On white people celebrating Día de los Muertos.
We’ve had some people, white or of a Latin@ heritage, approach me with questions about white/other non-Latin@ people celebrating Día de los Muertos. I’ve decided to address it in a post.
By and large, I’ve seen a few different types of these people.
1. The ‘appreciators’ – many people I see who are “celebrating” DDLM treat it as a day to have a party and paint their faces. They clearly have little to no knowledge of the holiday’s intent and meaning, or they know and simply disregard it.
Our opinion: This is bullshit. Día de los Muertos is not a funtimez face-painting holiday. It’s a significant, even holy day that has incredibly sacred meaning attached to it. It’s not our version of commercialized Halloween, it’s not the Mexican version of All Saint’s Day – it’s a day unto itself that resulted from a mezcla of Catholic traditions and indigenous practices. There are quite a few different versions, for lack of a better word, of DDLM, from the Mexican festivities that people often think of to the quieter Panamanian celebrations that take place. It’s varied based on your heritage, but it’s always a wonderful and sacred practice.
When white people use a sacred tradition (that historically, was suppressed by whites) simply as an excuse to throw a party, it’s disrespectful. When it’s used as a Halloween costume, it reduces a sacred day to one cheap costume and makes the special holiday seems one-dimensional to outsiders. Calavera costumes and ~sexy Catrinas~ promote the belief that the sugar skull makeup is the ONLY aspect of Día de los Muertos, and it’s just obnoxious when white people are lauded and admired for appropriating a tradition that’s still regarded as “savage” by some Anglo eyes.
Dia de los Muertos is not Halloween
Please reconsider your Dia de los Muertos makeup
Appropriating on Halloween
2. The wannabes – people who’ve researched the holiday to some/great extent and are now trying to celebrate it their own way. They may have some or a lot of knowledge about the holiday, but are receiving it from secondhand sources and often, white authors.
Our opinion: This is troublesome. While it’s nice that, for once some white people aren’t looking at Día de los Muertos and saying “Ooh how savage/quaint” it’s a tradition that you’re raised with, one that people are still looked down upon in America for celebrating. DDLM is also celebrated in several different ways, and with secondhand information, a mixed, bastardized idea is probably what you’re celebrating.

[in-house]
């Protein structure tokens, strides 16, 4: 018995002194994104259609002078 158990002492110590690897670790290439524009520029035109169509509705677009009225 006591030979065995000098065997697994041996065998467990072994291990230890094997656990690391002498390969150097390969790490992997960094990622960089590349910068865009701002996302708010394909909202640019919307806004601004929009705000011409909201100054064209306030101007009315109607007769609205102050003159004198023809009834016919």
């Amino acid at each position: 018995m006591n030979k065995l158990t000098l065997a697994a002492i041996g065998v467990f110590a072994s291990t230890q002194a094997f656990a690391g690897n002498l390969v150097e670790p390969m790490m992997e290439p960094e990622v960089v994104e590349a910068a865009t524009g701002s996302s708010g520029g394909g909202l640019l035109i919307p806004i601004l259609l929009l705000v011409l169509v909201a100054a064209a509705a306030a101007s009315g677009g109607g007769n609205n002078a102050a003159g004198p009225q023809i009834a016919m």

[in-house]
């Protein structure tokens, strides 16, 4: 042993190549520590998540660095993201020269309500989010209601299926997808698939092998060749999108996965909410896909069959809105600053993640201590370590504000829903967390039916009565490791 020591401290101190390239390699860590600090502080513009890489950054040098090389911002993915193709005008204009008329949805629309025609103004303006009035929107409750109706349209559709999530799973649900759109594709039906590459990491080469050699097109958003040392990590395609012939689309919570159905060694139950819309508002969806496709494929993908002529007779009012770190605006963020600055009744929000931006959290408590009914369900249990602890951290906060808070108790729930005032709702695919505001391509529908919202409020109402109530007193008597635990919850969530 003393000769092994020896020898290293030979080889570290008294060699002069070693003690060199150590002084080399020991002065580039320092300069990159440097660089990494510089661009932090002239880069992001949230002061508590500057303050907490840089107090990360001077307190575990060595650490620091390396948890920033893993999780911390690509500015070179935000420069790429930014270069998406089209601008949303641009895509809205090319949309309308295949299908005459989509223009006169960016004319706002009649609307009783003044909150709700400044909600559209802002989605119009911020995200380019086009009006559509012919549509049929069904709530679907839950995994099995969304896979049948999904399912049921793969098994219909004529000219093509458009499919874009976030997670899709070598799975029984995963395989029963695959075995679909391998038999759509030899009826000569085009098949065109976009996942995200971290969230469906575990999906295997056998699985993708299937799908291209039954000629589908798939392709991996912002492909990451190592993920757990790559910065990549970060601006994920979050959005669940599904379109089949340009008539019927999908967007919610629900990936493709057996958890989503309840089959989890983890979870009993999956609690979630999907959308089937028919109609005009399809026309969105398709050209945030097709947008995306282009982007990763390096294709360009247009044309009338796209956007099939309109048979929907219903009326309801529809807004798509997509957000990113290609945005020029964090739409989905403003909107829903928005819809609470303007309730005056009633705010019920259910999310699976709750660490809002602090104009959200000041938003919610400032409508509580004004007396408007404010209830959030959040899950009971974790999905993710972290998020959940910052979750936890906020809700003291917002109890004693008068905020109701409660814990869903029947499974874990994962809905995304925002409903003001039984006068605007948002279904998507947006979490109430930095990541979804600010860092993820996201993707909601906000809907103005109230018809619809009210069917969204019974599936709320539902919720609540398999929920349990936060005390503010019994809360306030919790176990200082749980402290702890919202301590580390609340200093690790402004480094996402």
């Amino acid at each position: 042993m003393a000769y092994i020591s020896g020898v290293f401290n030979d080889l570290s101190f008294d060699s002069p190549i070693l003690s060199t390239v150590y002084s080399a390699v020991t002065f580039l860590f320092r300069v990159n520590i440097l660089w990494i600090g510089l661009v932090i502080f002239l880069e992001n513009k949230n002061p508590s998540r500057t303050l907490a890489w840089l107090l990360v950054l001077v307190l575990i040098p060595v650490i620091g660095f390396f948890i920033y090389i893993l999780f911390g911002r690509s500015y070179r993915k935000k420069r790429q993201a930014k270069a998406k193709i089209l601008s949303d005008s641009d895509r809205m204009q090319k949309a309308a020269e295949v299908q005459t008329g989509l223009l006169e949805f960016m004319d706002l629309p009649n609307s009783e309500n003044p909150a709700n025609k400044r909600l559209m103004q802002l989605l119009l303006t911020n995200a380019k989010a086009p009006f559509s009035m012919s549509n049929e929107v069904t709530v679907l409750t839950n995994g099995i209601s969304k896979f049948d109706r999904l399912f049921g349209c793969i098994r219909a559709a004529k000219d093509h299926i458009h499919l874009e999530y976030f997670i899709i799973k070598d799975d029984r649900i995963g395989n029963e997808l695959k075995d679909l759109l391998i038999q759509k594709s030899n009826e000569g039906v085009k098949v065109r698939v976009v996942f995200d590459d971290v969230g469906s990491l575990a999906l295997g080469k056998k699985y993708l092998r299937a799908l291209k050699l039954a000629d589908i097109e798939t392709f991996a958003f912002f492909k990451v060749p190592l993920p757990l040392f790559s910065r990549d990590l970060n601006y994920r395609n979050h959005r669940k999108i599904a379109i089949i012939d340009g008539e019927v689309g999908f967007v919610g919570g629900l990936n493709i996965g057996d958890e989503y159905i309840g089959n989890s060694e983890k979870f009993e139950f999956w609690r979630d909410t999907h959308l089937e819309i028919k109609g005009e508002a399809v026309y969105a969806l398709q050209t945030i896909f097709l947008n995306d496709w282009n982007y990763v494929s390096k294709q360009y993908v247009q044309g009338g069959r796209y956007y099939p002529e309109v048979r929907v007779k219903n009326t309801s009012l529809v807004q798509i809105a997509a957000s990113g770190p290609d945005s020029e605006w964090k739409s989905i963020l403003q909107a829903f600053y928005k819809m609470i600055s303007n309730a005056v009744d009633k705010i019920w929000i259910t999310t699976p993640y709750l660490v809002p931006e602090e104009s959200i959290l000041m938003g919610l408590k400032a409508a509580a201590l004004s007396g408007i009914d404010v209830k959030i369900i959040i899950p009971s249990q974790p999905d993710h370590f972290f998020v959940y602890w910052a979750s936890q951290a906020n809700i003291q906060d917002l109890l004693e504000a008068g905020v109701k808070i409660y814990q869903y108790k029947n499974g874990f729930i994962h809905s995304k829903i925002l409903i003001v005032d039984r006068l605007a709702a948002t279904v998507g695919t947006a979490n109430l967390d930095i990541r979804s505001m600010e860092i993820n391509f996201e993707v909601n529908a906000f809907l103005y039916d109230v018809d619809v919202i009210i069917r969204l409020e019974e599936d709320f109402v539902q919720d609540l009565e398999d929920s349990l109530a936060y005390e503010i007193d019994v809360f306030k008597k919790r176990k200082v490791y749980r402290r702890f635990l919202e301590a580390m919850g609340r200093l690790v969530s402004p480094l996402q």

A further troubling concept is – why do you want to celebrate it? For what reason does a white person feel the need to adopt the tradition of other cultures that previously, white people tried to stamp out? What could you possibly gain from it?
Can you evaluate your reasons and come up with one aside from: it’s really cool, it’s really fascinating, I just want in on the fun, etc. etc.? If not, stay away.
If your reason is “I want to honor my dead too!” then there are plenty of ways to do so without putting yourself under the Día de los Muertos umbrella. You do not need to insert yourself into a sacred holiday to celebrate your passed loved ones.
3. The invitees – people who’ve been invited to observe/partake in DDLM activities by a Latin@ person. This can be learning about it in your Spanish class, viewing friends’ altars, or watching the festivities at night.
Our opinion: This is great. We certainly don’t want people to be shut off from each other culturally. There’s not a problem with observing what’s going on in the holiday simply because you find it interesting – you’ll often find people are quite open to sharing their heritage if you’re respectful about it and if you don’t feel the need to insert yourself into the space.
People who truly appreciate Día de los Muertos understand the deep significance behind it. There is no reason that you cannot respect and appreciate it from five feet away.
Do not insist upon inserting yourself in a sacred holiday simply to further your own status or self-image. Do not trivialize Día de los Muertos by reducing it to simple facepaint. Do not perpetuate stereotypes and one-dimensional images of a rich and varied tradition.
Have some respect.
Stop ruining Dia de los Muertos.
Dia de los Muertos and You.